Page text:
I also found that distribution is a fusion reactor inside every category-creator. So, over time, I carefully observe how the distribution layers of the business get molded into a proprietary combination.

What are mistakes that AWESOME founders don’t make, but many other founders make and you see repeatedly?

Over-complicating products that leads to long dev cycles with low frequency; not having super specific R&D plans to validate against the core problems.

Making compromises on hiring; go slow to go fast. Not upgrading their team fast enough. I have said it many times: Hiring does not set culture. Firing does. You get what you demand, you encourage what you tolerate.

Losing sight of an achievable net profitability. Such companies build a narrative and eventually, just a mirage.

Focusing on 'brand' and 'social signaling' from VC’s, rather than the quality of the specific person they will work with; not doing a lot of reference checks on the Partner of the VC firm.

Raising too much too early; old-school venture works almost always better for founders.

What are values that are ultra important to you in other people in business life?


Commitment to learning.

Putting a premium on the skill of prioritization.

Loyalty (such an under-rated value !).

No compromises on ethics and morale.

HUMOR (bonus points when it is self-deprecating).

Describe what 'partnership' means to you.

The image I am using to describe partnership is a wheelspoke. Partnership is where every partner is a spoke that to the outside world forms a rim, and if you attack the rim from the outside, you won’t be able to break it, because the spokes reinforce each other to the maximum structural strength.

What are you chasing in your life?

I found the love of my life, my wife, early (when I was 19). What I am chasing from here is helping others grow, and being a part of those really hard to build companies that become legendary. My wife seems to think I am unaware of a big positive impact I am having others around me. Nice thought. If people say that about me in 50 years from now, I’d love that thought.

What intrigues you? As in, you see or hear something like this, you stop whatever you currently do.

Opportunity. People have told me I am really good at seizing opportunity and knowing when.

Think of VC as an artisan craft, where every craftsmen has their unique method and finesse. How would you describe your unique 'craft' to VC?

Truth + Transparency = Trust. That's the core of how I approach my craft. Seeking truths, speaking truths, and striving to be consistently transparent in my thinking and actions. It's surprisingly differentiating when you speak the truth clearly and respectfully.

It allows me to forge deep partnerships with mature-minded founders. I have found this to be so much more fulfilling, and also a critical value driver.

Any favorite readings?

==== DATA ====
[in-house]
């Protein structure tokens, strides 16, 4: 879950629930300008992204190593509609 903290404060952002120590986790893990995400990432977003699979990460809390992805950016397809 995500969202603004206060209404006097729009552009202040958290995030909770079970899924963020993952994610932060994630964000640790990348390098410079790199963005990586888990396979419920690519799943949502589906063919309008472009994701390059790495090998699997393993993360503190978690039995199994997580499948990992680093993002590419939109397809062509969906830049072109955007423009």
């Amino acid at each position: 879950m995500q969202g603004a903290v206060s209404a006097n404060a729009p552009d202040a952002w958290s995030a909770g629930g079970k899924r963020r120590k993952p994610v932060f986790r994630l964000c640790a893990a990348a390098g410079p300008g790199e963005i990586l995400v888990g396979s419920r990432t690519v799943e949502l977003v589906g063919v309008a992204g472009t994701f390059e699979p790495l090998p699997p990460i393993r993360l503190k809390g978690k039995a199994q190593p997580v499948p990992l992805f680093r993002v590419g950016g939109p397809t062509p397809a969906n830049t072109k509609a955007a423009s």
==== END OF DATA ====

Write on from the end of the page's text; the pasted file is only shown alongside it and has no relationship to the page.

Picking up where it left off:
I don’t read any non-fiction books anymore. I have found them to be a colossal waste of my time, where 99% of what’s said can be said in 1% of the words. I also do not read Twitter/X, or other 'echo chambers', especially not in the 'VC and tech bro bubble'.

I favor excellent research from scientists, experts, practitioners and founders who have done a ton of fact-based homework and who have earned learnings. And then I make up my own conclusions.

What is your favorite quote or mantra that can be applied in a business context?

There is no success without succession.

Cool. Now give a second quote or mantra you like in a business context.

I don’t think of work as work and play as play. It’s all living.

What is your secret ninja-skill?

I have become secretly exceptional at reading people’s intentions by their subtle actions, and ignoring words. And that skill can be put to extremely effective use in fundraising, hiring and exits.

In what ways do you feel inferior to some people you look up to?

Insane commitment to excellence captivates me. It's so hard to find in people. When I do, I feel a pure, genuine, undiluted sense of admiration for them. And a burning desire to hone my own craft further. Seeing super-natural excellence is grounding and aspirational.

If you were a super-hero, what would be your super-hero name?


What is one person in the world you would like to have dinner with?

My wife. She is all I need. I prefer to live away from the hustle and bustle. You can find me most of the time in Ostwestfalen, surrounded by lakes and countryside.

What can you nerd out over for hours with the right discussion partner?

Football. The American kind, not the goofy European kind.

When someone who knows you in your business life very well were to describe you, what adjectives would they use for you?

Decisive, relational, executional, pragmatic, thoughtful, listening, caring, loyal, reliable, ethical, merchant, opinionated, progressive, sometimes intense, funny, and entirely un-vain.

Is there something you would never mind spending a lot of money on?

Memory moments with my wife, ICE 911s, and mechanical watches. The logic behind: I don’t mind spending cash on moments of pleasure that gain in value for me the longer I hold it. The older we get, the more we value the ability to make lemon juice of shared moments.

Selected Partnerships